Thursday, January 6, 2011

It's Good to be Goldman Sachs

Earlier this week I posted a note about the purchase of a small portion of Facebook by Goldman Sachs on behalf of some of its well-heeled clients.

I found the deal - which valued Facebook at $50 billion, or 25x its annual revenue - priced at wildly optimistic levels (although I am a big fan of social media).

Well, it turns out that Goldman Sachs Capital Partners felt the same way, at least according to this morning's New York Times (I have added the highlights):

Goldman Sachs Capital Partners — a group that manages and invests for pensions, sovereign wealth funds and other prominent clients — was given the initial opportunity to invest $450 million in Facebook, said the people, who were not authorized to speak publicly on the matter...

But the unit’s chief, Richard A. Friedman, a longtime Goldman partner, decided the Facebook deal was not suitable for his clients, in part owing to the high valuation and to a mismatch with his investment criteria. The $450 million investment values the Web company at $50 billion. After Goldman’s deal, some industry experts cautioned that Facebook’s growth would need to accelerate rapidly over the next couple of years to justify such a steep price — a risk with many brand-name technology upstarts.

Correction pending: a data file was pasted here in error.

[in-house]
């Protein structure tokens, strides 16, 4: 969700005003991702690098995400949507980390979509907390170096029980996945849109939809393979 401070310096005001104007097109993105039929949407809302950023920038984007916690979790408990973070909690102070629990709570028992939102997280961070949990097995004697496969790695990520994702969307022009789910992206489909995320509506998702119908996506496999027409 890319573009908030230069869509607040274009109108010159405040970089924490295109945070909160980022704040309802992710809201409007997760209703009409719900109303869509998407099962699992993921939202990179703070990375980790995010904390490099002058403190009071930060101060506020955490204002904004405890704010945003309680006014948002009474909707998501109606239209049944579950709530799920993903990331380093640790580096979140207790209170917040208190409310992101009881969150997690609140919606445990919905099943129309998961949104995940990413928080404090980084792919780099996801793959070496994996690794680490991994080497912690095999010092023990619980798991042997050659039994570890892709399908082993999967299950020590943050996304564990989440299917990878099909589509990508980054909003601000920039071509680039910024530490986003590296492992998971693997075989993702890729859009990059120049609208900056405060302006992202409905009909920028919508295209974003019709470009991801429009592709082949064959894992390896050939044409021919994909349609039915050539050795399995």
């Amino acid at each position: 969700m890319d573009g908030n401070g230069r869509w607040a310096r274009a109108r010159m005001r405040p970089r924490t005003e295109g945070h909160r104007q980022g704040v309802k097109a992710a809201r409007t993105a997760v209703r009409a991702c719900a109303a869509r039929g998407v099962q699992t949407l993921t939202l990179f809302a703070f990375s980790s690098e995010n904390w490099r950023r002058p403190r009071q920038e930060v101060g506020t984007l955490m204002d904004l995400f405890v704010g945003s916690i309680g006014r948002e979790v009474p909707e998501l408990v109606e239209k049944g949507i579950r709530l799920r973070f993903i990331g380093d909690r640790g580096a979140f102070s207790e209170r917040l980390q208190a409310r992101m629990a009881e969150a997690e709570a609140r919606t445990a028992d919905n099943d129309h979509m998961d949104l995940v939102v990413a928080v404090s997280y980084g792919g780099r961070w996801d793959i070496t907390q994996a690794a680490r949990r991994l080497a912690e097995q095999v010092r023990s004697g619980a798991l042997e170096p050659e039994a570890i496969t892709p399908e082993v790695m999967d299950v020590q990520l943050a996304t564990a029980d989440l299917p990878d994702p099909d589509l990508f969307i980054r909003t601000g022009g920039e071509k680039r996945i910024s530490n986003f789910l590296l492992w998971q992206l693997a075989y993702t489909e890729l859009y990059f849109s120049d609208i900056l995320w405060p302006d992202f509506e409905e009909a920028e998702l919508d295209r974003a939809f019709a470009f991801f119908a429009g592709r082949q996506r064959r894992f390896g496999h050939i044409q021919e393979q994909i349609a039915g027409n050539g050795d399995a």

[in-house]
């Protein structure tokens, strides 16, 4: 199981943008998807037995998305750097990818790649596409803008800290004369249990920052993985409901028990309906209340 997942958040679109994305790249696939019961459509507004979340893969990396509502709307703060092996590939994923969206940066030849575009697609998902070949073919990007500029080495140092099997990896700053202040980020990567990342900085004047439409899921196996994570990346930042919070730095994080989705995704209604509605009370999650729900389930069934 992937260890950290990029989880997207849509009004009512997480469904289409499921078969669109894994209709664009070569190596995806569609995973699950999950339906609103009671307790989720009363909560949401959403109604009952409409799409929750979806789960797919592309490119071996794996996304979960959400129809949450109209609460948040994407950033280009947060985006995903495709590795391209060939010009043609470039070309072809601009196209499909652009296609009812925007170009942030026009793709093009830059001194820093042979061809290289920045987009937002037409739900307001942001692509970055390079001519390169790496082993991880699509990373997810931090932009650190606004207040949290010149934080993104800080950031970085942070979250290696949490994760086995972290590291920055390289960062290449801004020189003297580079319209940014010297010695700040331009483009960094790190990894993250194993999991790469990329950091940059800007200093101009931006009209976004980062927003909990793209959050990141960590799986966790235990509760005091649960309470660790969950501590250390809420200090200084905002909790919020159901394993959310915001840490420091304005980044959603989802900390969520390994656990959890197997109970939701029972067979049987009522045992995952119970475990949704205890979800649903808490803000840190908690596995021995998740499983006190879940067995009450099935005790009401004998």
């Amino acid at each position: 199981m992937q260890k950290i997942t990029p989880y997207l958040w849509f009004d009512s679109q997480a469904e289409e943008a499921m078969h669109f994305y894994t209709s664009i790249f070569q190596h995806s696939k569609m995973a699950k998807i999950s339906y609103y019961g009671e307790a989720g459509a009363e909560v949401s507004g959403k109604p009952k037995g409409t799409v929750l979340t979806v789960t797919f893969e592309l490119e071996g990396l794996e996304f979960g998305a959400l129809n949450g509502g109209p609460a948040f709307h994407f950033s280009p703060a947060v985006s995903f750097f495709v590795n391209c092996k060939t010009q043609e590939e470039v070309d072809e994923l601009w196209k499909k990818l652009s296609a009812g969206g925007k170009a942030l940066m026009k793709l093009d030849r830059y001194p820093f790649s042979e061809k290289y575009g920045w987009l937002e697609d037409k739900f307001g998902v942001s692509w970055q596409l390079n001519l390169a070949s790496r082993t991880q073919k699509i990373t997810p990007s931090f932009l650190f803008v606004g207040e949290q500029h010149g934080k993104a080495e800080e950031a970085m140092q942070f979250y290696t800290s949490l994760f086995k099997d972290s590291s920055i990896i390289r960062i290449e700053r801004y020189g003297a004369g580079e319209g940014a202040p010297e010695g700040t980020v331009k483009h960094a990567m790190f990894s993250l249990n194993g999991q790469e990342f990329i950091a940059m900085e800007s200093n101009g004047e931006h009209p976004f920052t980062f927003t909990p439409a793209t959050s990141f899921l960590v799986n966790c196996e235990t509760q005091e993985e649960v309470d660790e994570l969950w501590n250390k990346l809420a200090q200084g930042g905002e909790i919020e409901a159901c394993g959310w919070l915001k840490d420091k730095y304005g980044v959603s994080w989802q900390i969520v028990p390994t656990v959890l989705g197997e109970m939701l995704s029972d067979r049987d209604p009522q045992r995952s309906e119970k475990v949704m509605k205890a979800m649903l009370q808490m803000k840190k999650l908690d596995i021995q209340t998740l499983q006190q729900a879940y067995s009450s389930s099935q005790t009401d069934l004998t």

A Goldman Unit Is Said to Have Rejected Facebook -

But there's more. After rejecting the offering for itself, Goldman then turned around and placed it with their clients.

Why would they do this? Read on:

...In the Facebook deal, Goldman is investing $450 million, at an implied $50 billion valuation. Goldman clients, however, are paying a 4 percent placement fee and a 0.5 percent expense reserve fee for their shares, as well as giving up 5 percent of gains. That means Facebook would need to be worth closer to $60 billion before they make any money.

Beside those fees, Goldman is likely to earn additional money from ancillary business, with the biggest victory coming from an eventual initial public offering, perhaps as soon as 2012.

Given all that, Goldman could still make money even if Facebook’s value drops to $40 billion, according to analysts’ estimates.

Looking at the last sentence: Facebook could drop -20% in value and Goldman still makes money.